Conrad Hilton, Be My Guest and American Popular Culture
Hotels are popular settings in European and American literature. They fire readers’ imagination and many of them have a personal relationship to hotels. These institutions are not only alive in the realm of literature but are real existing buildings which have become fixed parts of modern society. Conrad Hilton (1887–1979), founder of the international hotel chain of the same name, was very aware of the glamorous aspects of his field of profession and published his experiences in the autobiography Be My Guest (1957).One copy of the book was placed in each room of the Hilton chain. Due to this Hilton was reaching an enormous audience which inspired other writers to fictionalize Hilton and turn him into a character in their own books. In this paper I will show how Conrad Hilton achieved world-wide fame, partly with the help of his life account. Furthermore, the methods will be explained that he used to present himself as a prototypical American of the Cold War era. I will then focus on two fictional texts, Arthur Hailey’s novel Hotel (1965) and the TV-show Mad Men (2007) by Matthew Weiner, which both incorporated Hilton as a character, yet in very different ways. The aim of this article is to show the potential of celebrity autobbiographies to inspire other cultural creations and how authors react very differently to these texts according to their own socio-historical background.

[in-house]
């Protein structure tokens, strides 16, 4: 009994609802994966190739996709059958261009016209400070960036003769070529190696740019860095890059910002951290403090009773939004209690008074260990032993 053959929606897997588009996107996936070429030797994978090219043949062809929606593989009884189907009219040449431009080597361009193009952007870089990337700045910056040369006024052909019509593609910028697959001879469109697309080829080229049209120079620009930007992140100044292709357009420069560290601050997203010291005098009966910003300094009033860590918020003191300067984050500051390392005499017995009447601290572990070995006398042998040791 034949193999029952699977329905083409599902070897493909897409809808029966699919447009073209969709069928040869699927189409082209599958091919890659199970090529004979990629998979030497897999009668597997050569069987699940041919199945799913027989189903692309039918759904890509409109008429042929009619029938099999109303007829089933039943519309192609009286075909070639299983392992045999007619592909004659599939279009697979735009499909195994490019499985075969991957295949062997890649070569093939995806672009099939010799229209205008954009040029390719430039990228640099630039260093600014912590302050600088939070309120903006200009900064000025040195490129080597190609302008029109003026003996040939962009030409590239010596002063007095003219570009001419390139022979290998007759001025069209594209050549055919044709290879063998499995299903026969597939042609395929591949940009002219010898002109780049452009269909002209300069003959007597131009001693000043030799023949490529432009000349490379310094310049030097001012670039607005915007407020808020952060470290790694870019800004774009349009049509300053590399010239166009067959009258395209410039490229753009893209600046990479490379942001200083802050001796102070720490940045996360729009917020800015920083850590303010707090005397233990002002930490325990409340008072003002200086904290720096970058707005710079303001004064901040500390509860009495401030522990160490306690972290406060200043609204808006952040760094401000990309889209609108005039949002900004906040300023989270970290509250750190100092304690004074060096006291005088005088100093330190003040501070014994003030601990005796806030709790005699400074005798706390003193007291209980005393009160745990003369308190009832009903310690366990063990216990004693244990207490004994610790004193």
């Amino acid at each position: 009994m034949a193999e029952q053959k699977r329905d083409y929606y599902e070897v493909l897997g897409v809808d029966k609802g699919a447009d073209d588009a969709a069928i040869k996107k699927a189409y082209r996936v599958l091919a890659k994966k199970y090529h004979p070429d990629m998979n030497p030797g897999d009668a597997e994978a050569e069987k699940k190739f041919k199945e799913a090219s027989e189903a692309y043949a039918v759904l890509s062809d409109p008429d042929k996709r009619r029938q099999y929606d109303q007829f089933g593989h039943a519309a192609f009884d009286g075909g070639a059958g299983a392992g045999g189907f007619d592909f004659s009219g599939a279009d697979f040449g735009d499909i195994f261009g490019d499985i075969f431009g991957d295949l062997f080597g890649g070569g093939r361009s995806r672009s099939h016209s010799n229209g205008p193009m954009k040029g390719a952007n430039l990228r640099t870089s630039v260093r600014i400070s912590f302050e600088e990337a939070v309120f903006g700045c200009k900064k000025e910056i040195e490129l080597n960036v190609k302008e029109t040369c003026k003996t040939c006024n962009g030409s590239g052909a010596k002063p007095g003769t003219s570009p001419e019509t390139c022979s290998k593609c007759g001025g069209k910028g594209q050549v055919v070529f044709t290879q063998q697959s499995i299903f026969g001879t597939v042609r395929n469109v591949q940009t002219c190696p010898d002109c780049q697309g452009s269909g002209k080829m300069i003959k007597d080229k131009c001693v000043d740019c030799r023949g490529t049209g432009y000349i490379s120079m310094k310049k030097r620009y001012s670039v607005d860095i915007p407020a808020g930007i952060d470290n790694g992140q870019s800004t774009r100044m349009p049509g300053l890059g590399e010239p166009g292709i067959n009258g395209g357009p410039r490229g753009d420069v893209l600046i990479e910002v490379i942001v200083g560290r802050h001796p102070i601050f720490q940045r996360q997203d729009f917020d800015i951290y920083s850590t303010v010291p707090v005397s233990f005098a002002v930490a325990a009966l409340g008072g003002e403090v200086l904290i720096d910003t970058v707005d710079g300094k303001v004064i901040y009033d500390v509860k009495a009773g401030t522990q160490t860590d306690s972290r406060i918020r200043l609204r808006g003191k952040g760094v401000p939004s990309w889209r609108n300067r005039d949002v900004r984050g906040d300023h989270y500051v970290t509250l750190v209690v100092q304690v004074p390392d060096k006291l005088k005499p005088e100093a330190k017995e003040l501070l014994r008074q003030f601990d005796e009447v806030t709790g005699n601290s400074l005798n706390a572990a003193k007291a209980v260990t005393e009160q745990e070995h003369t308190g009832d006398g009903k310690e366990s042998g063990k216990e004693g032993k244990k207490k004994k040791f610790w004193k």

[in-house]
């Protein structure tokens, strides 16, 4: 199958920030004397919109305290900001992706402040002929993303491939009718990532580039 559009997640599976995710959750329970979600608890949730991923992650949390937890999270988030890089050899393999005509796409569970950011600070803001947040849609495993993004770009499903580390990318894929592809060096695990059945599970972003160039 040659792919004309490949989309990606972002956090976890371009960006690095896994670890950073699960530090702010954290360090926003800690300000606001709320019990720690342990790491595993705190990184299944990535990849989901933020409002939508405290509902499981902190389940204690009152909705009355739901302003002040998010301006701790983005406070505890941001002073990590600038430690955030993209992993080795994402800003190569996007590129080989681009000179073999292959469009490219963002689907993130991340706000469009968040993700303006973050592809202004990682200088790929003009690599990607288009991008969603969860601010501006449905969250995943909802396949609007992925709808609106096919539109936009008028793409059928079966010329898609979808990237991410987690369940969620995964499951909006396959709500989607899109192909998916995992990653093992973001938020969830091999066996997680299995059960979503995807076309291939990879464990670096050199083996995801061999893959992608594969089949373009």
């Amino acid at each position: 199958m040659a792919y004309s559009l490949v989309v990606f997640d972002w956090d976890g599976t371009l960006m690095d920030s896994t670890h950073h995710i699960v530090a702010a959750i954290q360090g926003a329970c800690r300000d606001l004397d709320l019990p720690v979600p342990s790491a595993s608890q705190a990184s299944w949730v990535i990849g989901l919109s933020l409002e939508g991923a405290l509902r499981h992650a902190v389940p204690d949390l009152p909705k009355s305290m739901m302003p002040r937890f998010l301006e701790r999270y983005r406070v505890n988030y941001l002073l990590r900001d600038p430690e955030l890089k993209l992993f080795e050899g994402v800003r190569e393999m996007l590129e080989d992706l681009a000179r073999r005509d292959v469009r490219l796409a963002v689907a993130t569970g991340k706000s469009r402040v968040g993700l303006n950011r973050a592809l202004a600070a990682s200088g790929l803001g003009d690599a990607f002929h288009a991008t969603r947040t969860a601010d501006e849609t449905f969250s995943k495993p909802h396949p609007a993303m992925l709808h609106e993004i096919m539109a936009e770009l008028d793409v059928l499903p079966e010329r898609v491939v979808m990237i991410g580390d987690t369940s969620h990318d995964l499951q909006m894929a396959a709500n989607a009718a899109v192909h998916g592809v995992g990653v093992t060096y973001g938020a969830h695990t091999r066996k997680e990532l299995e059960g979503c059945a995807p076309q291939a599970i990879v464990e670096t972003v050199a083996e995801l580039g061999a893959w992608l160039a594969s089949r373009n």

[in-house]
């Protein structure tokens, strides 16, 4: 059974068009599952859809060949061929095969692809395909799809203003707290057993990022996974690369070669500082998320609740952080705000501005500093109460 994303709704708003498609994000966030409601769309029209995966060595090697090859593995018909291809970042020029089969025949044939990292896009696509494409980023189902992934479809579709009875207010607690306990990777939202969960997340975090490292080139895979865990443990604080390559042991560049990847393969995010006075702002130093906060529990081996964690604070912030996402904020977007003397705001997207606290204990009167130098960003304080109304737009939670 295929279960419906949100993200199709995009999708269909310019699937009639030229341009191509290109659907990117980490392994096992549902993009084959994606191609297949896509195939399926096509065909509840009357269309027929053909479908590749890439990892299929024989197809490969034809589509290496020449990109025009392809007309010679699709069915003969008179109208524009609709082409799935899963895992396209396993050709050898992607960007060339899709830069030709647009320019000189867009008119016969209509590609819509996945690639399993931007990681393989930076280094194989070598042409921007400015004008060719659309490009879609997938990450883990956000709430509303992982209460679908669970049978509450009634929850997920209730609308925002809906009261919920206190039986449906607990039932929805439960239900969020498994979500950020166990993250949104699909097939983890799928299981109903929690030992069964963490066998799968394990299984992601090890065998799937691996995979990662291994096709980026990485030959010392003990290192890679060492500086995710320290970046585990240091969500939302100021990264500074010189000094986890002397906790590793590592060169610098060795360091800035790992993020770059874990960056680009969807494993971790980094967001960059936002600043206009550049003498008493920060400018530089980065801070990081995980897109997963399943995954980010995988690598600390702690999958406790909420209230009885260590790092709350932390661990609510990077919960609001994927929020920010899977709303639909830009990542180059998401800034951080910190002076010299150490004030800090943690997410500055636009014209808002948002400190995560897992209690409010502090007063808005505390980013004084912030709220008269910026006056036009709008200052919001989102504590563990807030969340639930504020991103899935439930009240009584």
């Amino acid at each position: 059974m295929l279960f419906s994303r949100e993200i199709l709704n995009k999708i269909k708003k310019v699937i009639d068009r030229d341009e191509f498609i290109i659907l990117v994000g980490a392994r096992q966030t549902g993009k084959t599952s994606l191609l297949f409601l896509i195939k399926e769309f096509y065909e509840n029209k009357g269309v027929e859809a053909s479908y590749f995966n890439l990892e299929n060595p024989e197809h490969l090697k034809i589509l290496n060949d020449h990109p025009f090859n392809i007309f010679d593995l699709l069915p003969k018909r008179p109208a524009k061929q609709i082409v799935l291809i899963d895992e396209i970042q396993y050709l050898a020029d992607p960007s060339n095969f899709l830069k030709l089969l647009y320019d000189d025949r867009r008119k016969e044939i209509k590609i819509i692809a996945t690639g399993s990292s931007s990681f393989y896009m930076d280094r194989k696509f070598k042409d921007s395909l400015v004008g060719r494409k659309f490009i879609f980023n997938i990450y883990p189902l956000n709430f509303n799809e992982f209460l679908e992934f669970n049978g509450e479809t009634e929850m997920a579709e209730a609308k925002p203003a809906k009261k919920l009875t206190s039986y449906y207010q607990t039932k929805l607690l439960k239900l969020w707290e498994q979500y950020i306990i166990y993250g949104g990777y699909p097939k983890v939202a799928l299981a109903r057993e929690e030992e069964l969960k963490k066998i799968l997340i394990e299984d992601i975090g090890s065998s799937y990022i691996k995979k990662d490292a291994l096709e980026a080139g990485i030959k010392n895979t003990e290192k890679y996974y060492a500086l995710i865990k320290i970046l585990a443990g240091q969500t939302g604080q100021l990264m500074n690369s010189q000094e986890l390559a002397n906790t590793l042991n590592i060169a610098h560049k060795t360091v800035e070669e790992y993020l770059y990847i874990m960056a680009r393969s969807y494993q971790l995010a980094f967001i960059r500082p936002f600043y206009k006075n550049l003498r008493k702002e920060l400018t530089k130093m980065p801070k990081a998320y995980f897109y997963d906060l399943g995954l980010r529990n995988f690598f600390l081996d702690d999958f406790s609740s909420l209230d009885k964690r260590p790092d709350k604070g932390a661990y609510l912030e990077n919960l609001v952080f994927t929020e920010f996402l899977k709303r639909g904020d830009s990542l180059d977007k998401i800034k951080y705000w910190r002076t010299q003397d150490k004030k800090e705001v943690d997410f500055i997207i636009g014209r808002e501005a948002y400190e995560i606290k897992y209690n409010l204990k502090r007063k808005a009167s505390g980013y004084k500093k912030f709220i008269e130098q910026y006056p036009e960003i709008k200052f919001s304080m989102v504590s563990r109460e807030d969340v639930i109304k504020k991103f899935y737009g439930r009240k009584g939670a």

Conrad Hilton; hotel; Celebrity autobiography; Cold War; Arrthur Hailey; Mad Men
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Copyright (c) 2015 Annabella Fick
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European Journal of Life Writing - ISSN 1876-8156 - is an open access initiative supported by the VU University Library.